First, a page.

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Comment Give 'em what they want (Score 1) 294

It seems that the process is not that bad (even though your description does look a lot worse). Subscribe to the Microsoft Security Bulletins and they have a full description of each patch that they put out on Patch Tuesday (e.g., The same goes with RHSA. Subscribe to the updates that you are interested in; these will most likely be your OS, web servers, app servers, other software installed. Similarly, most vendors run security patch announcements. There will likely be a lot of noise but in a couple of months you will know how to extract the information the change advisory board needs. Here's the positive aspect of CAB: if you screw something up, you have someone else to blame! ;-)

Misconfigured Open DNS Resolvers Key To Massive DDoS Attacks 179

msm1267 writes with an excerpt From Threat Post: "While the big traffic numbers and the spat between Spamhaus and illicit webhost Cyberbunker are grabbing big headlines, the underlying and percolating issue at play here has to do with the open DNS resolvers being used to DDoS the spam-fighters from Switzerland. Open resolvers do not authenticate a packet-sender's IP address before a DNS reply is sent back. Therefore, an attacker that is able to spoof a victim's IP address can have a DNS request bombard the victim with a 100-to-1 ratio of traffic coming back to them versus what was requested. DNS amplification attacks such as these have been used lately by hacktivists, extortionists and blacklisted webhosts to great success." Running an open DNS resolver isn't itself always a problem, but it looks like people are enabling neither source address verification nor rate limiting.

Comment Windows Security issues for this exercise (Score 1) 164

If they use some kind of domain administrator passwords for this software to run guess what, the domain administrator credentials could be cached in every single computer. If a local administrator was on the machine and wanted to compromise, he/she could run hash stealing software when this "process" runs and compromise the domain. The least possible privileges for a process that does this data searching will be difficult to determine. A trade-off will have to be done between accessibility of files and a lesser privileged account to be used for an exercise like this on Windows.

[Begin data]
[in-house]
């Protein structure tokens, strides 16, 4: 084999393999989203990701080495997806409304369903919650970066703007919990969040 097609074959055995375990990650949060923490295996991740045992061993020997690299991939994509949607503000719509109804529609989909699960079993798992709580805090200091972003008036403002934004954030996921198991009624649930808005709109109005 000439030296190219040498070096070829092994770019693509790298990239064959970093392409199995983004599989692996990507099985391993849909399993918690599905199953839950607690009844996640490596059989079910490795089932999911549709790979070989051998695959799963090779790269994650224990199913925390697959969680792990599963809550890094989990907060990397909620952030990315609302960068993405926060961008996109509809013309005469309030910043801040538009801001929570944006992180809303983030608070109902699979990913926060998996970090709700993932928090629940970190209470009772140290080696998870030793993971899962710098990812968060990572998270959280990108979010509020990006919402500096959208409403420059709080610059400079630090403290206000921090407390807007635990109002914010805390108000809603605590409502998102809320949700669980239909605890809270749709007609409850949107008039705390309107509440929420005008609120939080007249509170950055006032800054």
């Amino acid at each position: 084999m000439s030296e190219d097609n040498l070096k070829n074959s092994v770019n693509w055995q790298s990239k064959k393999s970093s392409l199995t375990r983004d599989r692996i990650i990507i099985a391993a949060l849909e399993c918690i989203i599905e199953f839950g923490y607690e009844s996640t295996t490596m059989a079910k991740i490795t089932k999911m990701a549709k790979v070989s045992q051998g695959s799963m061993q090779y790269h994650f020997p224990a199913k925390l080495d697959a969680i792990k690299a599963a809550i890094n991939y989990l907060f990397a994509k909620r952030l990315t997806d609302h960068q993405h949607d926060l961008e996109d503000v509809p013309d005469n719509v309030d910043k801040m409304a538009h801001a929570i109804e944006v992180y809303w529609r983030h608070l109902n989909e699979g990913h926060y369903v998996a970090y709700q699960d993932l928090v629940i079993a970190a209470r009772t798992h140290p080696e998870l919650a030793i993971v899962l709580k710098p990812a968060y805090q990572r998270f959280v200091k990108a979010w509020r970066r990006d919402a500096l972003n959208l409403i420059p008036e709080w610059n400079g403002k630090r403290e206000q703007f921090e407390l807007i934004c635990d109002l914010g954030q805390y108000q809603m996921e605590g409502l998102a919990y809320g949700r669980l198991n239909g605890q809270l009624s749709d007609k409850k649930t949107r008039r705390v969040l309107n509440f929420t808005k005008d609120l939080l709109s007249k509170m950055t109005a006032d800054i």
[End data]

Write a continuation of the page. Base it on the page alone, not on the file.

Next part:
Comment Shifting the risk (Score 2, Insightful) 225

The credit card companies and banks are wanting to shift the residual risk to the customers. That's why they want you to pay for "SafeProtect" etc. for which you have to pay in advance so they monitor any ID thefts. My question is shouldn't they already be doing that? If yes, then why do they want you to pay for it? Cost reduction in my humble opinion.

Comment Fairness? (Score 1) 152

Well...he got the money from a by-product of a fringe benefit of the hack (Hack->useful information (insider info)->steal). Would a similar argument be applicable if he was able to siphon money from individuals' accounts had he gained some passwords (Hack ->useful information(passez) -> steal). I wouldn't think so.
Agreed, that he was not an insider so he can't be convicted for insider trading...but there should have been at least one more lawsuit going against him!

MySQL Hits $50 Million Revenue, Plans IPO 124

An anonymous coward writes "MySQL, purveyor of the open-source database of the same name, is on the road to becoming a publicly traded company, bolstered by $50 million in revenue in 2006. "It's still in the pipeline," Chief Executive Marten Mickos said of the plan to hold an initial public offering of his company's stock. He declined to discuss when the company planned to go public, but said, "We're making good progress, doing all the things we need to get done.""

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